How does the work have the meaning and effect that it does?  What cultural codes does it tap into?  Does it follow the rules of musical composition accepted at its time?

Poststructuralism – meta-structuralism.  Criticizes structuralist analyses, demonstrating the inadequacies and errors of structuralism since the theories get tangled in the phenomena they try to describe.  Since systems are always changing, it is impossible to define a complete and coherent system.

No idea how to apply this school of thought to musicological research.

Deconstruction – examining the hierarchical oppositions structuring Western thought, such as inside/outside, mind/body, literal/metaphorical, speech/writing, presence/absence, nature/culture, form/meaning.  All of these are culturally constructed oppositions produced by discourses that rely upon them.

How do these dualities play out in the work?  What tensions exist in the work itself, or how does the work contribute to larger cultural tensions?

Feminist theory – includes deconstructing the man/woman opposition, searching for the identity of women and the woman’s experience, criticizing the heterosexual normativity that creates the man/woman opposition, and analyzing male assumptions and the male gaze.  French feminism studies any radical force that undermines patriarchal discourse

How are women presented in the work?  How are men presented?  What does the work say about the relationship and balance of power between the two?

Psychoanalysis – the truth in a work emerges not from the analyst’s interpretation but from the way that analyst and work are replaying the text itself

Hermeneutics? : How is my interpretation of this musical work colored by my own experiences?

Marxism – interpreting cultural patterns by relating them back to the base of culture.  Social formation as a loose structure in which different levels or types of practice develop at different times.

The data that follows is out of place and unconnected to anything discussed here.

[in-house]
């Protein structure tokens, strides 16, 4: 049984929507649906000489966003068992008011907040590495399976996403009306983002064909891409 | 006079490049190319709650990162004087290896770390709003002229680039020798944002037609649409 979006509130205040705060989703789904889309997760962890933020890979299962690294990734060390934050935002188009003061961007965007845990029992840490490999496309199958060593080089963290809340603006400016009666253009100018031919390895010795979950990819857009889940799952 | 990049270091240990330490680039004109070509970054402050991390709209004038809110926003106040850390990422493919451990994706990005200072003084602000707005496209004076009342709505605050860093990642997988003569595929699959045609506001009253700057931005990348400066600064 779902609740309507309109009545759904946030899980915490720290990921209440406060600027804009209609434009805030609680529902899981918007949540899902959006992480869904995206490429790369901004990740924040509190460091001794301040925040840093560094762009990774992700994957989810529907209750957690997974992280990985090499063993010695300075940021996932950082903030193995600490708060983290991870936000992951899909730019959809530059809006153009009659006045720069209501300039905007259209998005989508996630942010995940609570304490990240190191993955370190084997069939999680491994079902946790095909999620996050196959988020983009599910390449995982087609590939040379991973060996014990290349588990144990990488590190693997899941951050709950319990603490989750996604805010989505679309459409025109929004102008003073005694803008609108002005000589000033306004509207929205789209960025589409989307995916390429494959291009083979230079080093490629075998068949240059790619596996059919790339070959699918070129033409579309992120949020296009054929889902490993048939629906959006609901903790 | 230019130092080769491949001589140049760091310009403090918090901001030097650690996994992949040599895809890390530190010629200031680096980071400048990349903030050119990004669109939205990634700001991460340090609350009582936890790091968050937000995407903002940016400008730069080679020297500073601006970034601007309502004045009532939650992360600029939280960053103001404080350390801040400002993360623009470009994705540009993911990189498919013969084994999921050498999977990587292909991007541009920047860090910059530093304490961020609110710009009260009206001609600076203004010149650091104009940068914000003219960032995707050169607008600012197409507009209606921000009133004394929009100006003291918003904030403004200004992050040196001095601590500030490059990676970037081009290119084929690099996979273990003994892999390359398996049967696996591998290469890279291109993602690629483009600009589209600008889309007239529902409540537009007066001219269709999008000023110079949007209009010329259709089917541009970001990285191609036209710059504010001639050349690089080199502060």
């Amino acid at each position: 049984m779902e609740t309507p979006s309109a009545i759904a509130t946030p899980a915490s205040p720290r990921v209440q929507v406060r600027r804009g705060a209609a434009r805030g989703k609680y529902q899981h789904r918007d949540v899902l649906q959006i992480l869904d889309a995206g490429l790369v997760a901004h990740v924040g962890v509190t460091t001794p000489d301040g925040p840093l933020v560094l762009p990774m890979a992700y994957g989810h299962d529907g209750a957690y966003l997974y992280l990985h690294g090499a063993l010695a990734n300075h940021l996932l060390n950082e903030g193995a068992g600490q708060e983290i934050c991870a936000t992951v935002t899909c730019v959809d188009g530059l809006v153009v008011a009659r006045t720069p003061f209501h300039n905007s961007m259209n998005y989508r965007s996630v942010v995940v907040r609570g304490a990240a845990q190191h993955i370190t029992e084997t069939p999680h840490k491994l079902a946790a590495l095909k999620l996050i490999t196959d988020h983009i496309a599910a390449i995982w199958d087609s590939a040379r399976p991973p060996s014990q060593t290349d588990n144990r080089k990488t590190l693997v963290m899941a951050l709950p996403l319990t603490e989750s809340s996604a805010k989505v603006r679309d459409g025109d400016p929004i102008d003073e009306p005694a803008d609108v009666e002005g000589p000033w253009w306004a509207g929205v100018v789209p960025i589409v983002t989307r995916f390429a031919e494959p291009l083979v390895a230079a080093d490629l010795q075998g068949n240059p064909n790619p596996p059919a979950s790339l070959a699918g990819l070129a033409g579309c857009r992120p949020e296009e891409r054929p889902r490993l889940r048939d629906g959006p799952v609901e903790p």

How does the work reflect different (unconscious) social and ideological structures?

Cultural materialism – examines the historical context of a work, how it is situated within the discursive practices and institutions of the period

How was the work produced?  Under what conditions?  How did culture affect it?  How does it reflect social realities?  What connections does it have to other texts?

New historicism – sort of the opposite of cultural materialism.  Not how a work reflects its culture, but how it opposes it

How is the work a product of antagonistic practices?  How does it critique or subvert ideologies of its day?

Postcolonial theory – examining the consequences of European colonization, and attempting to restore the independent histories of postcolonial societies.  Looking at the hybrid nature caused by conflicting languages and cultures.

Is the work the product of a postcolonial society?  How does it reflect or subvert European hegemony?  What is the relationship between Western and non-Western discourses within it?

Minority discourse – reviving, promoting, and studying the cultural identity and discourse of minority groups.

How is the minority experience lived out in this work, and how does it relate to the dominant tradition?  What are the assumptions of the majority?

Queer theory – analyzing the cultural construction of heterosexual normativity.  Questioning sexuality and culture’s denial of homoerotic relations.  Contesting identity.  Contesting the systematization of difference.  Attempting to determine whether differences should be normalized or celebrated.

What does the work say about sexuality and relationships?  How does this make a statement about its culture?  What value judgments are implied or explicitly stated about gender and sexuality?  Does the work reinforce or undermine traditional identities?

Ecocriticism – studying representations of nature and the environment.  Ethical considerations regarding these representations.

What does the work say about nature and the environment?  What does it say about man’s relationship to nature?  Does it reinforce propensities to dominate and exploit nature?  Does it imply desire or need for change in humans’ relationship to the environment?